KEITH ANDREWS: Heroes and villains
By Keith Andrews
This week we saw the Champions League resume after its winter break with some mouth-watering fixtures as the competition came down to the last 16 teams.
On Tuesday, Celtic entertained Italian league leaders Juventus at Parkhead. Celtic have been fantastic in this year’s competition and I’m sure exceeded even their own expectations in qualifying for this stage from a very tough group. What has been especially impressive is the way in which, coming from the SPL, they have risen to the really demanding challenge of taking on some of the best teams in La Liga and Serie A.
However, the game this week couldn’t have started any worse for them when they conceded a careless goal within three minutes. That said, I thought they reacted very well to going a goal down and, with a vocal crowd behind them, they really took the game to the Italians.
It was refreshing to see them being positive and closing down high up the pitch as, so often on occasions like this, the inferior team tends to err on the side of caution and drop deep, which invariably plays into the opposition’s hands — especially when you have to contend with somebody like Pirlo, who can put the ball on a sixpence.
Much has been made of the behaviour of Juventus’ Stephan Lichsteiner while defending corner kicks. Like many, I was watching in disbelief as he manhandled Gary Hooper on numerous occasions in full view of the referee. I know the Italian game is different to ours — and I’ve had personal experience of their man-marking from set pieces — but what he was doing was utterly ridiculous. The referee then had the audacity to book both him and Hooper. I thought Gary Lineker summed up the situation very well when he said: “Lichtsteiner is an unbelievably irritating human being”.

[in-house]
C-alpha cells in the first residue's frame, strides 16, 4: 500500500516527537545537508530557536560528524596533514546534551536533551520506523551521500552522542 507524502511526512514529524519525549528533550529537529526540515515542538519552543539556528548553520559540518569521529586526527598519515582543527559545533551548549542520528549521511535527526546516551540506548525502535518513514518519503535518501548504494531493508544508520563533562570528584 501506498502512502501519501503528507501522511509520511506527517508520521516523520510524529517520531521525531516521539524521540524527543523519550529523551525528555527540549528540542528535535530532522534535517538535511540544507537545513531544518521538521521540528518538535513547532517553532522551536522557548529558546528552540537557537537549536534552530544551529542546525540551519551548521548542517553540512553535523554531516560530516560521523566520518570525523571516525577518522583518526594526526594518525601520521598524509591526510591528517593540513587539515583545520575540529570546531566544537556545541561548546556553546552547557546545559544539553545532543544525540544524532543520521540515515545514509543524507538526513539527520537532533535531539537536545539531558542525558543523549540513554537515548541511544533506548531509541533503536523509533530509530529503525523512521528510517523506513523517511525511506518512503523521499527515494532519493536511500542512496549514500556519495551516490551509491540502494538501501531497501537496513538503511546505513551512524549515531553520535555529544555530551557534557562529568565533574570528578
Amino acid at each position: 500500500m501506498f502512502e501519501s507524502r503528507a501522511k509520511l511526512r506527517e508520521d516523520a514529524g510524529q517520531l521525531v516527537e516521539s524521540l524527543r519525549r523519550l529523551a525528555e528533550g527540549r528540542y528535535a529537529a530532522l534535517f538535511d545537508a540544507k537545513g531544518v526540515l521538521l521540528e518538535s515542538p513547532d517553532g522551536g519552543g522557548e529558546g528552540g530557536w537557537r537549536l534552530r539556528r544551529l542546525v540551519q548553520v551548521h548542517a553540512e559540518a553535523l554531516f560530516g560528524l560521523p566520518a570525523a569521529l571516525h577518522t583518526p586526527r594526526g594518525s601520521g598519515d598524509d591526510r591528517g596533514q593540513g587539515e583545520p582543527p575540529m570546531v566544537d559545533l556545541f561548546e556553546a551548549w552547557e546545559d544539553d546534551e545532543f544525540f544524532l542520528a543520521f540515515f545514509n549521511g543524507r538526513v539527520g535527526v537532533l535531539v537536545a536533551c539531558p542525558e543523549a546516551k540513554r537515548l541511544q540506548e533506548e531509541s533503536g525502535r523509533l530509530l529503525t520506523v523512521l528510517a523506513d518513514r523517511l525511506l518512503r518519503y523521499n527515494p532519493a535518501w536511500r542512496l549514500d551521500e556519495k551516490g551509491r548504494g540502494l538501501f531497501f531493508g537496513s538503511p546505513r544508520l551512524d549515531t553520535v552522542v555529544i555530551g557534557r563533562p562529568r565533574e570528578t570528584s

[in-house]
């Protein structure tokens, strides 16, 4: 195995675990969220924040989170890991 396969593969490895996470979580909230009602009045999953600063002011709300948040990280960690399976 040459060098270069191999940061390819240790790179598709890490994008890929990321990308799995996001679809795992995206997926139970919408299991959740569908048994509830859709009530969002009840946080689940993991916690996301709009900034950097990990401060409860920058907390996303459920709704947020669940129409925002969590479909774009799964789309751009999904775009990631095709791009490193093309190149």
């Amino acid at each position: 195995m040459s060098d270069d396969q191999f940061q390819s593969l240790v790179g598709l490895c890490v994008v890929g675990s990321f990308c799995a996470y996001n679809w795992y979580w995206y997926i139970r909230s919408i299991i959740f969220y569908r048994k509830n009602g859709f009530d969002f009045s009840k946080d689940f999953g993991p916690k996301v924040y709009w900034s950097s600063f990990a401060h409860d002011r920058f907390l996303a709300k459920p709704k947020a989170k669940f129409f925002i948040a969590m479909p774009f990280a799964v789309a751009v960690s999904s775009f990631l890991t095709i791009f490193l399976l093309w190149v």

The final 0-3 scoreline didn’t truly reflect the game as a whole but the Italians were clinical in the chances they had or, should I say, were given. They say a week is a long time in football but in Efe Ambrose’s case he must have gone through all the emotions in less than 48 hours. On Sunday, he experienced the elation of winning the Africa Cup of Nations with his country Nigeria. But he obviously didn’t get much time to celebrate as, remarkably, he was named in the starting line-up against Juventus despite having only landed back in Glasgow on the morning of the game.
We all know hindsight is a wonderful thing but surely the sensible decision would have been to leave him out of this fixture. I can understand that the player himself would have been desperate to play, and I’m sure he was feeling very confident after his exploits with the national team but, for me, the decision should have been taken out of his hands for the benefit of everybody concerned, especially the player himself. Ironically, apart from his few individual errors and lapses in concentration, I actually thought he had a decent game — but obviously that won’t be remembered.